# Related Rates Question

1. Jul 15, 2007

### danago

Consider the graph of y=x2. A point is moving along the x-axis in such a way, that its speed is proportional to its distance from the origin. At the same time, a point is moving along the curve of the graph, which always has the same x-value as the point moving along the x-axis. At what rate is the point on the graph moving away from the origin?

At any time, the horizontal distance of the point is 'x' units, and the vertical distance is 'x2' units. By using pythagoras' theorem, i can show that the distance from the origin is thus given by:

$$D = \sqrt {x^2 + x^4 }$$

Now, since the point moving along the x-axis has a speed proportional to its horizontal distance, i can say that:

$$\frac{{dx}}{{dt}} \propto x\therefore\frac{{dx}}{{dt}} = kx$$

Where 'k' is some constant.

Since both 'D' and 'x' are functions of time, i differentiate implicitly with respect to time, to get:

$$\frac{{dD}}{{dt}} = \frac{{kx^2 + 2kx^4 }}{{\sqrt {x^2 + x^4 } }}$$

Therefore, for any given distance of the first point from the origin, the second point, moving along the curve, has a speed of $\frac{{kx^2 + 2kx^4 }}{{\sqrt {x^2 + x^4 } }}$ relative to the origin.

I wasnt 100% sure if i did it correctly. If anybody would be able to double check my working, that would be great.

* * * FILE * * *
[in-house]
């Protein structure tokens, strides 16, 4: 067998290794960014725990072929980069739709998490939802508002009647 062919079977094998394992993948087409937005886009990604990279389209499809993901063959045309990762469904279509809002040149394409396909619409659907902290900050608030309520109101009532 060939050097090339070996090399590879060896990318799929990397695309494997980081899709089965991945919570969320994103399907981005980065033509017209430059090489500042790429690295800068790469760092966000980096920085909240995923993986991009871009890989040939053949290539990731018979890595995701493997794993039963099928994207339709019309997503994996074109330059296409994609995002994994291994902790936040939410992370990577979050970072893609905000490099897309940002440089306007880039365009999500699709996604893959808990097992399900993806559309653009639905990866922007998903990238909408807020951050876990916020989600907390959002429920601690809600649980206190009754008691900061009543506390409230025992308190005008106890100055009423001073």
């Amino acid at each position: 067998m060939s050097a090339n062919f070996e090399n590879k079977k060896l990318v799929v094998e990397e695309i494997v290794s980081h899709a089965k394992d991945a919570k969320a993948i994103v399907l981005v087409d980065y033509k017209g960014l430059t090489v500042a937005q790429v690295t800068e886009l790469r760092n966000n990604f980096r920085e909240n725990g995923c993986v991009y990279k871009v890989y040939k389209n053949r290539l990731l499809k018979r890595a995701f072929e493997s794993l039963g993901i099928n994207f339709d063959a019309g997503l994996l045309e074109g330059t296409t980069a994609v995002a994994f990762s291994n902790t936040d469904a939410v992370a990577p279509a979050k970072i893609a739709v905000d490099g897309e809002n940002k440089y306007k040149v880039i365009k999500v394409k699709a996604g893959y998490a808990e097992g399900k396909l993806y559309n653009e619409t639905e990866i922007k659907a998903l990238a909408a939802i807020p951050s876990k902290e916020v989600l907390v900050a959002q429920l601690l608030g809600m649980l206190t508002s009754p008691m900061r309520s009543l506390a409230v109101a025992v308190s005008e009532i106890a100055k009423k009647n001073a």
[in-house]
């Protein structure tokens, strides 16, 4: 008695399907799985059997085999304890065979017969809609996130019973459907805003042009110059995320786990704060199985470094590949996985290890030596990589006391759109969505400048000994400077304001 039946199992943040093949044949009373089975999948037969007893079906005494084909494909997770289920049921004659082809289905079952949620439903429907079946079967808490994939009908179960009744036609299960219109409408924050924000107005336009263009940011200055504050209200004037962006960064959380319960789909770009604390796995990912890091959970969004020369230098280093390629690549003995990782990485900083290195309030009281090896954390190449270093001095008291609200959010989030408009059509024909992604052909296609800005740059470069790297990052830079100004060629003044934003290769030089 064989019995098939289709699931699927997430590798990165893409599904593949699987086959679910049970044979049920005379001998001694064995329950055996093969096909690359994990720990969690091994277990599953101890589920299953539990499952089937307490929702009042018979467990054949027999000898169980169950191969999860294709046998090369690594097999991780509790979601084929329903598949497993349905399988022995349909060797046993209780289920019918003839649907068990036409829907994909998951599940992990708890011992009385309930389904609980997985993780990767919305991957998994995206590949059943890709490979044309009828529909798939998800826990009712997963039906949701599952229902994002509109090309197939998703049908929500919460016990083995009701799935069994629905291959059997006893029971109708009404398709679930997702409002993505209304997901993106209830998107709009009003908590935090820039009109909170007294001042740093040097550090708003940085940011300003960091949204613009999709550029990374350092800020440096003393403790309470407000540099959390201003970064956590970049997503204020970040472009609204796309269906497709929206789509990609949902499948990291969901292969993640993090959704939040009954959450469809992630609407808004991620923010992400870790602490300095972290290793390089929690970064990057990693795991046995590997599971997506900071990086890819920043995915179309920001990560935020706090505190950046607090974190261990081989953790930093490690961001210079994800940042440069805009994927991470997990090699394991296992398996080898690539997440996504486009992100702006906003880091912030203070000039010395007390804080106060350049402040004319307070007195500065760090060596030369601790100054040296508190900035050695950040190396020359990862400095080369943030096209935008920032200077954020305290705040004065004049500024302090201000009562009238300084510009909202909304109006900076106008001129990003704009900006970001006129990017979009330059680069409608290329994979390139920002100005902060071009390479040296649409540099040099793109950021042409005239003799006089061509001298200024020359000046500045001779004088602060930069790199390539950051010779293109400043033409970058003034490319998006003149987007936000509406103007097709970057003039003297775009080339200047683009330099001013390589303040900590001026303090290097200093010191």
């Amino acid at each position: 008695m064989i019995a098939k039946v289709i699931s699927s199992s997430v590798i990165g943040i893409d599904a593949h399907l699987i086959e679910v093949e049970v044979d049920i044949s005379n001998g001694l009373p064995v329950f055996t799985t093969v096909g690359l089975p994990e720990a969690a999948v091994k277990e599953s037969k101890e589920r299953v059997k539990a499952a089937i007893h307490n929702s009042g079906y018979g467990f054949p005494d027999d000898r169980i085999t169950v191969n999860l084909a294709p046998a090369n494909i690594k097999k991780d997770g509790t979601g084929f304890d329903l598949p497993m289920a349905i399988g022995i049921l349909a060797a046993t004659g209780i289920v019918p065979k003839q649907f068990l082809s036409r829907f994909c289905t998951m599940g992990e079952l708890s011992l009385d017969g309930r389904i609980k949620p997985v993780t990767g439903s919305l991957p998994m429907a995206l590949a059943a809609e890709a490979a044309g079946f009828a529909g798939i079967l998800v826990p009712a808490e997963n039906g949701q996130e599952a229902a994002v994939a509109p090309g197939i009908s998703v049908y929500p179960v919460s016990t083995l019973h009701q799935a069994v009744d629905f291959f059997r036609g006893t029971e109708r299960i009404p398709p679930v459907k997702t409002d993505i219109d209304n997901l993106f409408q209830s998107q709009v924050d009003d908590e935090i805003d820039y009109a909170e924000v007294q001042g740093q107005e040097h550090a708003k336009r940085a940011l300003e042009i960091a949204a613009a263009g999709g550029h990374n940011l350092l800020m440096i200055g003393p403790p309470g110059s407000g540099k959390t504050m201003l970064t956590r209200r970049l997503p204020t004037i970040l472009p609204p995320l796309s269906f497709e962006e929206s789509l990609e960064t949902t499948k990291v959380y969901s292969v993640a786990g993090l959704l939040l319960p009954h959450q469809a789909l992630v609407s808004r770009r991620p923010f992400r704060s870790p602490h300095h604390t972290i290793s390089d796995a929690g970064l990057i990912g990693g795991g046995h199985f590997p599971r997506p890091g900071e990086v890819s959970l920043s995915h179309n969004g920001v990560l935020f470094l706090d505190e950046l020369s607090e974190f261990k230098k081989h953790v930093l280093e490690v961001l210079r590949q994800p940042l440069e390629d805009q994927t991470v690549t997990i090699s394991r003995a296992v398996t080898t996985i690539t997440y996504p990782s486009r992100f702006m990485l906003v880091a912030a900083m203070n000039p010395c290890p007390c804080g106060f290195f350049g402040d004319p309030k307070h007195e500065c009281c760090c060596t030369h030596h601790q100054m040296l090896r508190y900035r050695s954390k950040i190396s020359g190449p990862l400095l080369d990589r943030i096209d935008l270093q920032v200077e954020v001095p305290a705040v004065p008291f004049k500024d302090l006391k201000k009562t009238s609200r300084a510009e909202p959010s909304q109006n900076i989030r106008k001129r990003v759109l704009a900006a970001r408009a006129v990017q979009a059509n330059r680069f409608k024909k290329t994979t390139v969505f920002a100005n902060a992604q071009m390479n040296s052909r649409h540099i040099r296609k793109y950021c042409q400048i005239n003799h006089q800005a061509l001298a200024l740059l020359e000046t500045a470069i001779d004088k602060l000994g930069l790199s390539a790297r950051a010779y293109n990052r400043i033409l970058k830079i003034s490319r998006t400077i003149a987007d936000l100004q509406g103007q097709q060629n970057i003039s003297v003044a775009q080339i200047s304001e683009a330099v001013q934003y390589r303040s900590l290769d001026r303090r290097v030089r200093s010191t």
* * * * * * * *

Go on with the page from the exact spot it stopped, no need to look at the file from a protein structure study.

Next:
Thanks,
Dan.

2. Jul 15, 2007

### Dick

Ok, so dx/dt=kx. Then dx/x=k*dt. Solve that ode and then rethink the problem. You are currently a ways off from a correct solution.

3. Jul 15, 2007

### danago

Alright. Solving that i get:

$$x = e^{kt + c} = x_0 e^{kt}$$

Where x0=ec which is equal to the initial horizontal displacement?

Do i then just substitute that value of x into the equation i came up with in my first post?

4. Jul 15, 2007

### rocomath

Calc 1 or 2? I did related rates in Calc 1 but I didn't do a problem anything close to that ...

5. Jul 16, 2007

### danago

Well its highscool calc. Im from West Australia, and all we can study is "calculus". Theres no calc 1 or calc 2.

6. Jul 16, 2007

### HallsofIvy

Staff Emeritus
I am confused by Dick's response. You are given dx/dt and asked to find dD/dt. You can do that using the chain rule. I see no reason to solve for x as a function of t and then D as a function of t.
What you did looks perfectly good to me.

Even simpler, though, would be to use D2= x2+ x4 so that 2D dD/dt= (2x +4x3)(kx) Then
$$\frac{dD}{dt}= \frac{kx^2+ 2kx^4}{D}$$
which is exactly what you have.

Perhaps Dick is thinking you must find the rate of change of D in terms of t only. In that case, you can take the x(t)= x0ekt and substitute that into the answer you originally got. That would be exactly the same as substituting it into the distance function and differentiating that.

7. Jul 16, 2007

### Dick

Halls is quite correct, finding an explicit function of t is completely unnecessary. Sorry not to recognize an already correct solution.

8. Jul 16, 2007

### danago

Ahhh i was wondering where you were going with that. No harm done though, all with good intentions Thanks for the help guys!